2009 production by Nats Starting Pitchers to date: 30-55, 5.07 ERA, 6 CG, 1 shutout, 779 and 2/3 IP, 5.2 K/9, 3.4 BB/9, 1.485 WHIP
2010 projection: Better peripherals, more innings pitched, similar ERA.
A list of the Nats currently under contract can also be found at Cot's.
The latest projected Elias Rankings (for Type A/B Free Agent purposes) can be found at MLB Trade Rumors.
Splits for the Nats' 2009 season by position can be found at Baseball-Reference.

Friday, September 11, 2009

2010 Roster Building-Starting Pitchers (Internal Options)

Next in line for my new plan for the Nats are Starting Pitchers. Follow along with the series here.

Internal options:
John Lannan (LHP, under team control for 2010)
Lannan is the one sure thing the Nats have. He's the only pitcher on the current 25-man roster that would be worthy of a rotation spot for a playoff team. For a rotation lacking stability, he's really the strong point.
Stephen Strasburg (RHP, under team control for 2010)
I do not believe Strasburg is Major League ready yet (subject to change after the Arizona Fall League/Spring Training). I do believe the Nats will push him into the Majors either for the start of the season or at least by the All Star Break. His other-worldly talent is well-known...let's just hope he can translate it to major league success.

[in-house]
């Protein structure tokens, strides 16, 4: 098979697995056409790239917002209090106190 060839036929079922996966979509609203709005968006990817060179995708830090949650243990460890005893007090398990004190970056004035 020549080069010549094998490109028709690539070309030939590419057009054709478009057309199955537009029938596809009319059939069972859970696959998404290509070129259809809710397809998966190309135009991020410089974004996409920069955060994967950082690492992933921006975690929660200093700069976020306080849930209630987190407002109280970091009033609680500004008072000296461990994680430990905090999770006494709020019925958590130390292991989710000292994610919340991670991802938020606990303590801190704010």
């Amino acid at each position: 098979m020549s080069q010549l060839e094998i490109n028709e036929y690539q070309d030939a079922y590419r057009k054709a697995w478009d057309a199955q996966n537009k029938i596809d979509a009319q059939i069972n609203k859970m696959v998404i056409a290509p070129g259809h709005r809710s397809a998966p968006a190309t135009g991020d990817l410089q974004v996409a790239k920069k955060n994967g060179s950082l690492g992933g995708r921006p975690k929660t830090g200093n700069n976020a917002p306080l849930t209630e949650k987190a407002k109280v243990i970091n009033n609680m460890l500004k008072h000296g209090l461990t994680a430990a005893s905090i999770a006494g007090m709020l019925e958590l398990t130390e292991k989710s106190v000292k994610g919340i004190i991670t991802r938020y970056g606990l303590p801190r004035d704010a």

Ross Detwiler (LHP, under team control for 2010)
I usually group the Nats' young starting pitchers together, but I believe Detwiler should be considered separately. Detwiler is more talented than Stammen, Martis, Balester, Mock and Martis. And while he didn't necessarily look good in his 10-start stint with the Nats this summer, he was the only one out of the six with an FIP that would look particularly desirable in a major league rotation (3.89). I have high expectations for Detwiler to put up better actual numbers next year, and for his rate stats to improve as well. If I had to name a breakout candidate for the Nats in 2010, I would go with Detwiler.
Livan Hernandez (RHP, needs to be resigned)
Call me crazy, but I believe Livan when he says he'll be better in 2010. Maybe not a whole lot better, but I could see him posting double digit wins and an ERA in the 4.75-5.25 range. His FIP hasn't been lower since his memorable 2005 campaign and his K rates are back into an acceptable range. He won't break out next year, but I do think Livan can certainly be a passable #5 starter.
Garrett Mock (RHP, under team control)
Here we go, from Livan to one of the guys the Nats got for Livan back 2006. After his 2008 season, I felt like Mock was best suited as a reliever for the rest of his career, but I think he took a step forward in 2009. I don't expect him to light the world on fire next year, but I could see him continuing his progression to around a 4.50 ERA or so...not great, but acceptable.